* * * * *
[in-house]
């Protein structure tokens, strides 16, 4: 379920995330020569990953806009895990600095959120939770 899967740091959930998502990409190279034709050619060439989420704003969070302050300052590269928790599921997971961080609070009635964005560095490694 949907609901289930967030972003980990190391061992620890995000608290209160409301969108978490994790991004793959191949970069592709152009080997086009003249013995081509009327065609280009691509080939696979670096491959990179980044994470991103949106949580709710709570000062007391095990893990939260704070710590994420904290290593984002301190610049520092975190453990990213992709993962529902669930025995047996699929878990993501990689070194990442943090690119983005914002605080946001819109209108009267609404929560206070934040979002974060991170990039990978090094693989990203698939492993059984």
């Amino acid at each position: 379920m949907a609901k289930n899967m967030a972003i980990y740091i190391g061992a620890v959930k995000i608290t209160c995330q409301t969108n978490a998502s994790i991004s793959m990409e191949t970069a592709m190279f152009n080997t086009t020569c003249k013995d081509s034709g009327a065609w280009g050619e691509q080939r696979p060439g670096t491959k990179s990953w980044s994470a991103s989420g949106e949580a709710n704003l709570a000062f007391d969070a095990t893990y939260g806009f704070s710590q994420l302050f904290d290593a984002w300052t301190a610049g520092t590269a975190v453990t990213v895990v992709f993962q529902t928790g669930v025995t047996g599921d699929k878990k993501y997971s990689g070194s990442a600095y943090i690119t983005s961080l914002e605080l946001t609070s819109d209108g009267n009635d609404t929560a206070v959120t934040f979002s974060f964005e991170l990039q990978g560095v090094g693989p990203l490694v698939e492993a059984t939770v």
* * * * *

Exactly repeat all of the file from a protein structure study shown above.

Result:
[in-house]
């Protein structure tokens, strides 16, 4: 379920995330020569990953806009895990600095959120939770 899967740091959930998502990409190279034709050619060439989420704003969070302050300052590269928790599921997971961080609070009635964005560095490694 949907609901289930967030972003980990190391061992620890995000608290209160409301969108978490994790991004793959191949970069592709152009080997086009003249013995081509009327065609280009691509080939696979670096491959990179980044994470991103949106949580709710709570000062007391095990893990939260704070710590994420904290290593984002301190610049520092975190453990990213992709993962529902669930025995047996699929878990993501990689070194990442943090690119983005914002605080946001819109209108009267609404929560206070934040979002974060991170990039990978090094693989990203698939492993059984």
């Amino acid at each position: 379920m949907a609901k289930n899967m967030a972003i980990y740091i190391g061992a620890v959930k995000i608290t209160c995330q409301t969108n978490a998502s994790i991004s793959m990409e191949t970069a592709m190279f152009n080997t086009t020569c003249k013995d081509s034709g009327a065609w280009g050619e691509q080939r696979p060439g670096t491959k990179s990953w980044s994470a991103s989420g949106e949580a709710n704003l709570a000062f007391d969070a095990t893990y939260g806009f704070s710590q994420l302050f904290d290593a984002w300052t301190a610049g520092t590269a975190v453990t990213v895990v992709f993962q529902t928790g669930v025995t047996g599921d699929k878990k993501y997971s990689g070194s990442a600095y943090i690119t983005s961080l914002e605080l946001t609070s819109d209108g009267n009635d609404t929560a206070v959120t934040f979002s974060f964005e991170l990039q990978g560095v090094g693989p990203l490694v698939e492993a059984t939770v």